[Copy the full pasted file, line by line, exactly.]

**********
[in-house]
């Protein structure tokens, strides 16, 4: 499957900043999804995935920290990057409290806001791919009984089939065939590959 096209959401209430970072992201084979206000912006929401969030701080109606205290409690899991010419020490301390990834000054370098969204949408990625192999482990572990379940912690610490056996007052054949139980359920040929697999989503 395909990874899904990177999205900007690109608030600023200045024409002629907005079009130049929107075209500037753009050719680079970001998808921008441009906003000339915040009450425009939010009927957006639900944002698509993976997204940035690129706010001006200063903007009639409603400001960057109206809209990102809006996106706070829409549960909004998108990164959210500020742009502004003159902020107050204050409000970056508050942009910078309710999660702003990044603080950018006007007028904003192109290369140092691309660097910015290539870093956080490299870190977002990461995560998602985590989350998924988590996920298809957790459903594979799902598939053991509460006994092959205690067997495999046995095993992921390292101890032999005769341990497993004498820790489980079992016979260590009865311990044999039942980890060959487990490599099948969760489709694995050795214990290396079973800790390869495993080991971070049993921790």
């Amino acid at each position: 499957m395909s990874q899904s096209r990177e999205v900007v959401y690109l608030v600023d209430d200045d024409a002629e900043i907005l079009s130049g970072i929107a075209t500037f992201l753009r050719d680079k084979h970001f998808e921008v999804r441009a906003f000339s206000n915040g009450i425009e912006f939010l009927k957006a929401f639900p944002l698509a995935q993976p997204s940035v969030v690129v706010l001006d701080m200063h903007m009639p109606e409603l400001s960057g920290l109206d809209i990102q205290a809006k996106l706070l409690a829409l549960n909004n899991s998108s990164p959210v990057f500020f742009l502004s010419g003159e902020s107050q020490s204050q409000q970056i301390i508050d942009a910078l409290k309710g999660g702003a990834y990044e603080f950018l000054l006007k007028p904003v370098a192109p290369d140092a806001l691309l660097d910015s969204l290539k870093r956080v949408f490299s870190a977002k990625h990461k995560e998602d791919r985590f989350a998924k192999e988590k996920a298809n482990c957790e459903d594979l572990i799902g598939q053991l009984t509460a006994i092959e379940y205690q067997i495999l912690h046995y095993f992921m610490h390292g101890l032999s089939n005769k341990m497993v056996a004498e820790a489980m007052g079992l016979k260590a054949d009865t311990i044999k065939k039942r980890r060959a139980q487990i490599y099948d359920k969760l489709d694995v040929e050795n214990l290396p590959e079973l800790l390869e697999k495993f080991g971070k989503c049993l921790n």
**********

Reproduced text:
[in-house]
């Protein structure tokens, strides 16, 4: 499957900043999804995935920290990057409290806001791919009984089939065939590959 096209959401209430970072992201084979206000912006929401969030701080109606205290409690899991010419020490301390990834000054370098969204949408990625192999482990572990379940912690610490056996007052054949139980359920040929697999989503 395909990874899904990177999205900007690109608030600023200045024409002629907005079009130049929107075209500037753009050719680079970001998808921008441009906003000339915040009450425009939010009927957006639900944002698509993976997204940035690129706010001006200063903007009639409603400001960057109206809209990102809006996106706070829409549960909004998108990164959210500020742009502004003159902020107050204050409000970056508050942009910078309710999660702003990044603080950018006007007028904003192109290369140092691309660097910015290539870093956080490299870190977002990461995560998602985590989350998924988590996920298809957790459903594979799902598939053991509460006994092959205690067997495999046995095993992921390292101890032999005769341990497993004498820790489980079992016979260590009865311990044999039942980890060959487990490599099948969760489709694995050795214990290396079973800790390869495993080991971070049993921790």
């Amino acid at each position: 499957m395909s990874q899904s096209r990177e999205v900007v959401y690109l608030v600023d209430d200045d024409a002629e900043i907005l079009s130049g970072i929107a075209t500037f992201l753009r050719d680079k084979h970001f998808e921008v999804r441009a906003f000339s206000n915040g009450i425009e912006f939010l009927k957006a929401f639900p944002l698509a995935q993976p997204s940035v969030v690129v706010l001006d701080m200063h903007m009639p109606e409603l400001s960057g920290l109206d809209i990102q205290a809006k996106l706070l409690a829409l549960n909004n899991s998108s990164p959210v990057f500020f742009l502004s010419g003159e902020s107050q020490s204050q409000q970056i301390i508050d942009a910078l409290k309710g999660g702003a990834y990044e603080f950018l000054l006007k007028p904003v370098a192109p290369d140092a806001l691309l660097d910015s969204l290539k870093r956080v949408f490299s870190a977002k990625h990461k995560e998602d791919r985590f989350a998924k192999e988590k996920a298809n482990c957790e459903d594979l572990i799902g598939q053991l009984t509460a006994i092959e379940y205690q067997i495999l912690h046995y095993f992921m610490h390292g101890l032999s089939n005769k341990m497993v056996a004498e820790a489980m007052g079992l016979k260590a054949d009865t311990i044999k065939k039942r980890r060959a139980q487990i490599y099948d359920k969760l489709d694995v040929e050795n214990l290396p590959e079973l800790l390869e697999k495993f080991g971070k989503c049993l921790n």